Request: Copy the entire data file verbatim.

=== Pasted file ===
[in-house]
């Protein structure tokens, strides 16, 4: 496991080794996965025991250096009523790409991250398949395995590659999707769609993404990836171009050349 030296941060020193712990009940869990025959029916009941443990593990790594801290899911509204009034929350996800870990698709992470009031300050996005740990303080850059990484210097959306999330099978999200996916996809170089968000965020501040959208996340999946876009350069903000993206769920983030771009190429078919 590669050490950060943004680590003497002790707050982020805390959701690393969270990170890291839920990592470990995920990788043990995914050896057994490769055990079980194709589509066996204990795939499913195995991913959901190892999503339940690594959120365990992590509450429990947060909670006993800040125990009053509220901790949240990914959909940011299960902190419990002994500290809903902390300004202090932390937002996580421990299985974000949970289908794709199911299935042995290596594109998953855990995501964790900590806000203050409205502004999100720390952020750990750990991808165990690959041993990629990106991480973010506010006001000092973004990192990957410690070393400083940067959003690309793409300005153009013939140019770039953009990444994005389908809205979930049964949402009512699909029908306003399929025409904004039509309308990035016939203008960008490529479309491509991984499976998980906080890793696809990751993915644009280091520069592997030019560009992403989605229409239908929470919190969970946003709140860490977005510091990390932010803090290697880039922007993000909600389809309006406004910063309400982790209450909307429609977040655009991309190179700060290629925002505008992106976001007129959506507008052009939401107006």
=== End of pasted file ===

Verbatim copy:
[in-house]
């Protein structure tokens, strides 16, 4: 496991080794996965025991250096009523790409991250398949395995590659999707769609993404990836171009050349 030296941060020193712990009940869990025959029916009941443990593990790594801290899911509204009034929350996800870990698709992470009031300050996005740990303080850059990484210097959306999330099978999200996916996809170089968000965020501040959208996340999946876009350069903000993206769920983030771009190429078919 590669050490950060943004680590003497002790707050982020805390959701690393969270990170890291839920990592470990995920990788043990995914050896057994490769055990079980194709589509066996204990795939499913195995991913959901190892999503339940690594959120365990992590509450429990947060909670006993800040125990009053509220901790949240990914959909940011299960902190419990002994500290809903902390300004202090932390937002996580421990299985974000949970289908794709199911299935042995290596594109998953855990995501964790900590806000203050409205502004999100720390952020750990750990991808165990690959041993990629990106991480973010506010006001000092973004990192990957410690070393400083940067959003690309793409300005153009013939140019770039953009990444994005389908809205979930049964949402009512699909029908306003399929025409904004039509309308990035016939203008960008490529479309491509991984499976998980906080890793696809990751993915644009280091520069592997030019560009992403989605229409239908929470919190969970946003709140860490977005510091990390932010803090290697880039922007993000909600389809309006406004910063309400982790209450909307429609977040655009991309190179700060290629925002505008992106976001007129959506507008052009939401107006």